MacDiarmid in November 1970, the poet discusses plans for Catalyst: “What you propose to try to do with Cataylst – make it a real, revolutionary magazine and seek to regain the lost dynamic in the Scottish Movement – is precisely what is so urgently needed and I’ll certainly do anything I can to help.

“But I fear that so far as a very large part of our population is concerned the process of Anglicisation has gone so far that they are just utterly hopeless. However, as long as there are a hundred of us there is still hope.”

Napier remained devoted to the memory of Douglas, and her will included a generous bequest to St Columba’s Hospice, where he died after succumbing to cancer.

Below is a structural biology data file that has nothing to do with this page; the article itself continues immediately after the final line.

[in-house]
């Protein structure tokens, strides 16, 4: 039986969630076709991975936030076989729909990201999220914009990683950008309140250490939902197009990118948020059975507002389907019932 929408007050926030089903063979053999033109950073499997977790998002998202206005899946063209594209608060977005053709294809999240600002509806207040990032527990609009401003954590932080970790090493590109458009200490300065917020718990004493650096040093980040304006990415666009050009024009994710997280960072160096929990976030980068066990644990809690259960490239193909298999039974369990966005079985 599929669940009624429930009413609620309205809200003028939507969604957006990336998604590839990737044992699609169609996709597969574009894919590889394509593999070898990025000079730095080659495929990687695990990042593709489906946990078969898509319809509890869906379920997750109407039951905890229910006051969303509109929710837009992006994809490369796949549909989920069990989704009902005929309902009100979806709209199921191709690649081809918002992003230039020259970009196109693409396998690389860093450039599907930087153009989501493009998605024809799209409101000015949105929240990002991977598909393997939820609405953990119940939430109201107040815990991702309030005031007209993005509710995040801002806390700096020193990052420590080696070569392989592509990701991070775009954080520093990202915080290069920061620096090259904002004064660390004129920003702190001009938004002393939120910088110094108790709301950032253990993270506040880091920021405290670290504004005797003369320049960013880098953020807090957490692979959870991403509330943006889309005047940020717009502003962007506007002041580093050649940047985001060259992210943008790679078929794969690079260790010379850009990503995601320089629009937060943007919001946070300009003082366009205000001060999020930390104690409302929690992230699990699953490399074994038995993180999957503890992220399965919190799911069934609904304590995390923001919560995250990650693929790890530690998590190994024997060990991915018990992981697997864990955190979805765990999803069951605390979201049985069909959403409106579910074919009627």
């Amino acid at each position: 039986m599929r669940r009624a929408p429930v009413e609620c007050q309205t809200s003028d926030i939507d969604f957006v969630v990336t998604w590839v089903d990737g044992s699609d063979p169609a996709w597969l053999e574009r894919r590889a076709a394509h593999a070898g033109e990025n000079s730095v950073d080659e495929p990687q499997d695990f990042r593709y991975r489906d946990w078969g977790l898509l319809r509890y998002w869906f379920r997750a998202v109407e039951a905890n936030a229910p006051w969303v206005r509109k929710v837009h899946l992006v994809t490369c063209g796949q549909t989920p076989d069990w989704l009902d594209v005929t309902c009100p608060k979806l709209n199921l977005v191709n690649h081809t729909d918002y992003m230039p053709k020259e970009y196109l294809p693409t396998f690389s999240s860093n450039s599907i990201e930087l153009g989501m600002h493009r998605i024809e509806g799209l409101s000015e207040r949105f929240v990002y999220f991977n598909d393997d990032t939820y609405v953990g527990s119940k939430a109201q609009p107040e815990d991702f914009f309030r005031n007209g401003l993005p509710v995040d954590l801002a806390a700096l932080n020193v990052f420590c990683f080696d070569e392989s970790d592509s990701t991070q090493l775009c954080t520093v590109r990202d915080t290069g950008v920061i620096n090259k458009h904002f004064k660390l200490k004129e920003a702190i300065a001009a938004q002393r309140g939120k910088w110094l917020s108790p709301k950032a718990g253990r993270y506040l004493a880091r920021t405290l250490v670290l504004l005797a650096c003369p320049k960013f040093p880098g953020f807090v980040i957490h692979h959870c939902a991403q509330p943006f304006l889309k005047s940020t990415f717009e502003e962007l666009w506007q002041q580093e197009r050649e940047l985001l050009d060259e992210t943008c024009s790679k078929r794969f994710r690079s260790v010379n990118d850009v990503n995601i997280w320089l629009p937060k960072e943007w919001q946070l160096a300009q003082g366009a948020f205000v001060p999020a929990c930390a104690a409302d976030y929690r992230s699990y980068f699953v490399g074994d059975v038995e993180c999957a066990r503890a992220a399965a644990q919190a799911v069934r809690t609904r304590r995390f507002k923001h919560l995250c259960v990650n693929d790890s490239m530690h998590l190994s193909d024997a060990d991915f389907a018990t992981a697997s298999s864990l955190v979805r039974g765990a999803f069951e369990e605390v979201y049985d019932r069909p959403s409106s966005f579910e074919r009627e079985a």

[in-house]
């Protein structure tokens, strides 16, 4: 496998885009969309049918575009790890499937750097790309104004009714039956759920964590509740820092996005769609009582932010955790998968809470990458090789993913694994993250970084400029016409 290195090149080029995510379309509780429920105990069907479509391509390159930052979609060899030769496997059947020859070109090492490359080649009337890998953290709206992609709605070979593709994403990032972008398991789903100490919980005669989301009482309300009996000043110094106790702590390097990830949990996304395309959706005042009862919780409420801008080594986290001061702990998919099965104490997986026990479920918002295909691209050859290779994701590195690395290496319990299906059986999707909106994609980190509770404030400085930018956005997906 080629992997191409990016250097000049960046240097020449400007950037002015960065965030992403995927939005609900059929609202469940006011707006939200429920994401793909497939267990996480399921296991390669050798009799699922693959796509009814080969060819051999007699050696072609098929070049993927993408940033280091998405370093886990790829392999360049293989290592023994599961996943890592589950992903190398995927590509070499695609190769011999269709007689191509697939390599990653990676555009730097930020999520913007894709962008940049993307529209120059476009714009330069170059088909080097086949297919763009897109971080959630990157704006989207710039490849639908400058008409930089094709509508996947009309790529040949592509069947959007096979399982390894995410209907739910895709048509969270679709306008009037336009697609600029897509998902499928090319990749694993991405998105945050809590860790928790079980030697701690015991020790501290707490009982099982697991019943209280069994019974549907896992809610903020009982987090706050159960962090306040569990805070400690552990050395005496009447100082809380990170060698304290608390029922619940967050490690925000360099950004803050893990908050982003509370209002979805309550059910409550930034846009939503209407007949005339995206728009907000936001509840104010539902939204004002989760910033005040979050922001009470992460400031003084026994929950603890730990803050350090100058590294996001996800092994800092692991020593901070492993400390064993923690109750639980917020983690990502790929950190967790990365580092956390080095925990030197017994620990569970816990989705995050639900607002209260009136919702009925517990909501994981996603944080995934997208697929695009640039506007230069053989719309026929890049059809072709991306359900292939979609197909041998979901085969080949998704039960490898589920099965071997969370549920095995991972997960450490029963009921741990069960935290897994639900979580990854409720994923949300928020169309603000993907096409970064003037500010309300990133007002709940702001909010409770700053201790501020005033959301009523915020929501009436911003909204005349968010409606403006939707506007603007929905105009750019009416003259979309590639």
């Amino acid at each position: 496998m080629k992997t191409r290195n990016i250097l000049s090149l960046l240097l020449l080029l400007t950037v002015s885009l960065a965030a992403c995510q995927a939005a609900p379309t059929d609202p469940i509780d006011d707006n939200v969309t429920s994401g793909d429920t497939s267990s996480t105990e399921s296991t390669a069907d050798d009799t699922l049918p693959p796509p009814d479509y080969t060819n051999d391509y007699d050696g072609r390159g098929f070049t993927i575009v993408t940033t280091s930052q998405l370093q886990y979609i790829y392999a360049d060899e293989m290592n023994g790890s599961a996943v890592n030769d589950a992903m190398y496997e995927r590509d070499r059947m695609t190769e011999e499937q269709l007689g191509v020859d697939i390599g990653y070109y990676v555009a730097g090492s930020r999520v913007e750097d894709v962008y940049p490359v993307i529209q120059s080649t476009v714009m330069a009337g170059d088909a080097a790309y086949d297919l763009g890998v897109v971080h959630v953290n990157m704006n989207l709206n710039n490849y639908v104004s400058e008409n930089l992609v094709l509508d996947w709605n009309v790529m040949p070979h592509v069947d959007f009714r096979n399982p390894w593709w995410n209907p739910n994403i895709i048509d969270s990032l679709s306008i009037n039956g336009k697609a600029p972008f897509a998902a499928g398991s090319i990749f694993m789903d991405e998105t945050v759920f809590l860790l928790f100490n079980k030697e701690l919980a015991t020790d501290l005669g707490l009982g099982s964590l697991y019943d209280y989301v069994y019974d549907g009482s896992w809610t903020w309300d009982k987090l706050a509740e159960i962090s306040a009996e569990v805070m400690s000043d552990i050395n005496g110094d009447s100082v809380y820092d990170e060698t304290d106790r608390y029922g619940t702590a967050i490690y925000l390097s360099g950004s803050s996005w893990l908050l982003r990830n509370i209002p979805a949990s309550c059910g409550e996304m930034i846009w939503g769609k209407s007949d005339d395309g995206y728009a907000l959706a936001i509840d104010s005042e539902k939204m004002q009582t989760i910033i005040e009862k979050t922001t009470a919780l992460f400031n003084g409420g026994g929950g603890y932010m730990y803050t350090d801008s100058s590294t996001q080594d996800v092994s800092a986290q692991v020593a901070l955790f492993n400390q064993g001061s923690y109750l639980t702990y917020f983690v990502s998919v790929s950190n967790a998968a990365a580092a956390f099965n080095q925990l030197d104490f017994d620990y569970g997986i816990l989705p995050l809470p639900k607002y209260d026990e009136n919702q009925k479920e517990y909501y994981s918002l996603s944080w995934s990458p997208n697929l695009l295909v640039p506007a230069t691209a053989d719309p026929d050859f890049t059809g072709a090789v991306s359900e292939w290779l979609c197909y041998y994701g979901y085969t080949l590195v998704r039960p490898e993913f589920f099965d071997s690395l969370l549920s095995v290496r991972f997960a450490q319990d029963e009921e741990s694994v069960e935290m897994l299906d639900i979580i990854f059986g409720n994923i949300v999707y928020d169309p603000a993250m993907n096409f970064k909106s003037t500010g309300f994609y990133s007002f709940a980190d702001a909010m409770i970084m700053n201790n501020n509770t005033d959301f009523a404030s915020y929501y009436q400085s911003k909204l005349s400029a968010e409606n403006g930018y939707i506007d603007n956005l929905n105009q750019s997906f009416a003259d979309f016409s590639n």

Douglas himself paid tribute to Napier, a gourmet cook who used her talent for languages to work as a translator and a tour guide throughout Europe and Scotland.

In a letter to Alan Bold, the editor of The Letters Of Hugh MacDiarmid, two years before his death, Douglas wrote: “Roisin [sic] Napier and ­Marjorie Brock and I have lived together for over 40 years – and, believe it or not, without in all that time having anything that could be called a ­serious row. We worked together. Roisin is a linguist [and Marjorie] is the best sub-editor in Scotland.”

Napier is also remembered fondly by her friend Sheena Duncan, who first met her when they worked as tour guides together.

“She always asked people about themselves and there are very few people like that. She was very cultured and was still going to the theatre and the cinema in her 90s,” Duncan said. “She was a very strong Nationalist. She was very discreet about it, but it was always there.”